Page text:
FERRAGAMO IN SOHO, PLANNING PROTOTYPE
Byline: David Moin
NEW YORK — Ferragamo has a new retail mind-set, and is taking it to SoHo.
The Florence-based design house has purchased a prime site at 122 Spring Street, on the corner of Greene Street, where it plans to open a 5,000-square-foot store in May and hit at least $5 million in sales after a year in business.
Ferragamo is going downtown with its women’s and men’s styles, many of which have been hipper lately, and an untraditional retail environment that company officials tag as elegant and relaxed, more flattering to the merchandise and with a smoother flow from category to category.
The format sets the prototype for future stores and renovations, including a new store scheduled to open in Venice in February. Also, the historic 12,000-square-foot flagship in Florence, situated in a building dating to 1420, as well as Ferragamo’s two Fifth Avenue shops — separate units for men’s wear and women’s wear in midtown — will eventually be renovated.
Stores in Bologna, Italy, and Cannes, France, are also planned for next spring, and just last August, Ferragamo opened on San Francisco’s Union Square, but in keeping with the tone of the town, it’s a more traditional unit.
A wave of designers planted shops in SoHo in the Nineties, including Prada, Polo Sport and Louis Vuitton, and Kenzo is slated to open next month on Wooster Street. Yet, there’s a good reason why Ferragamo followed the pack.
“We’re very stubborn choosing locations,” stated Massimo Ferragamo, president and vice chairman of Salvatore Ferragamo USA. “We never open a store [unless it] will do more than $5 million its first year.” The Fifth Avenue stores combined score $25 million in annual sales, he added.
Such volumes insure good profits, but also require examining demographic and customer data carefully, before committing to real estate, Ferragamo said.
Although the pace of openings has picked up, at two or three annually, Ferragamo doesn’t feel pressed to cash in on the nation’s luxury spending spree.
“It’s great that there is a boom in luxury goods, but Ferragamo really does not react to this, or to a recession,” he said. “In recession years, we’ve grown the most. Opening stores is something you have to plan so far in advance.” Locations in Texas, as well as Atlanta and Boston are being scouted.
He described the SoHo store as “simpler, lighter, more spacious, less compartmentalized, rather than clogged, with a strong art gallery feeling.”
Lynda Abdoo, senior vice president and retail director, said the inventory will be 50 percent shoes, 30 percent accessories, and 20 percent ready-to-wear.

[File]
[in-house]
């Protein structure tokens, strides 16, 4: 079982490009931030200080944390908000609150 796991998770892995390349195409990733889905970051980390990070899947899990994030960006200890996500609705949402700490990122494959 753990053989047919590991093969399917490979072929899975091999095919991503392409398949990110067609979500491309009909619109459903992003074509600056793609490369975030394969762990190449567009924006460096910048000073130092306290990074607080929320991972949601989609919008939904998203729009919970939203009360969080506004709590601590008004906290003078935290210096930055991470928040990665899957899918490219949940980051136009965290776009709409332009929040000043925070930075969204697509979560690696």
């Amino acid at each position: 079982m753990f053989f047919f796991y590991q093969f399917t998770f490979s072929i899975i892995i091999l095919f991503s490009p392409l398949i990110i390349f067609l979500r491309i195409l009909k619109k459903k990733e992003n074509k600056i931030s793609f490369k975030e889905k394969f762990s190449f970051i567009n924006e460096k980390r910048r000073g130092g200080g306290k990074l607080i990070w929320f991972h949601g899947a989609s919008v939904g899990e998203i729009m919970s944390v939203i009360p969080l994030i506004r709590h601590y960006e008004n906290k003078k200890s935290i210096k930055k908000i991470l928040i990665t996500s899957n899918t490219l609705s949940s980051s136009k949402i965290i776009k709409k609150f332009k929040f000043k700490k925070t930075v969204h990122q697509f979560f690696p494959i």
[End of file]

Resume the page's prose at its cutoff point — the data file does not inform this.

“We want it less traditional, less businessy, more easygoing — and that’s the way the world is going,” Ferragamo said. “The SoHo environment has become more interesting than the greatest streets of the world. And I hate to say it, but it’s also a more European way of living. It reminds me of the center of Florence. There’s a relaxed attitude of hanging out.”
The SoHo location has more than 100 feet of facade wrapping around the corner, providing great exposure. Ferragamo bought the retail portion of the building, which is below a residential co-op. The building was completed in 1883 and is a cast-iron landmarked warehouse site formerly occupied by a ready-to-wear retailer called Laundry Industries. Ferragamo plans to restore the facade.
“I like the idea of combining something traditional with something very new,” Ferragamo said.
The retail strategy is part of a reengineering of the Ferragamo brand into a higher-profile fashion house. Ferragamo wants to balance its successful classic luxury shoes, accessories and ready-to-wear, with younger, more modern attitudes, some sexier styles and theatrical fashion shows to capture greater business and attention from the press.
Architect Michael Gabellini, who is based here, is creating Ferragamo’s new retail environment, taking over the assignment from architect Roberto Monsini of Italy. Gabellini said the SoHo concept is “animated by a presence of linear geometries, translucent light-filled planes, floating surfaces and suspended forms. The purpose of these spatial elements is to convey an environment of modern informality with a feeling of warmth and openness.
“There will be a lot of very complimentary graphic, matte and nonreflective materials,” including Spanish limestone for the floors, with hanging translucent nickel silver chain mail, to create veils or metallic screens that set movement throughout, he said. “The interior will feel like a grand home or salon, something that is very elegant, at the same time intimate and inviting.”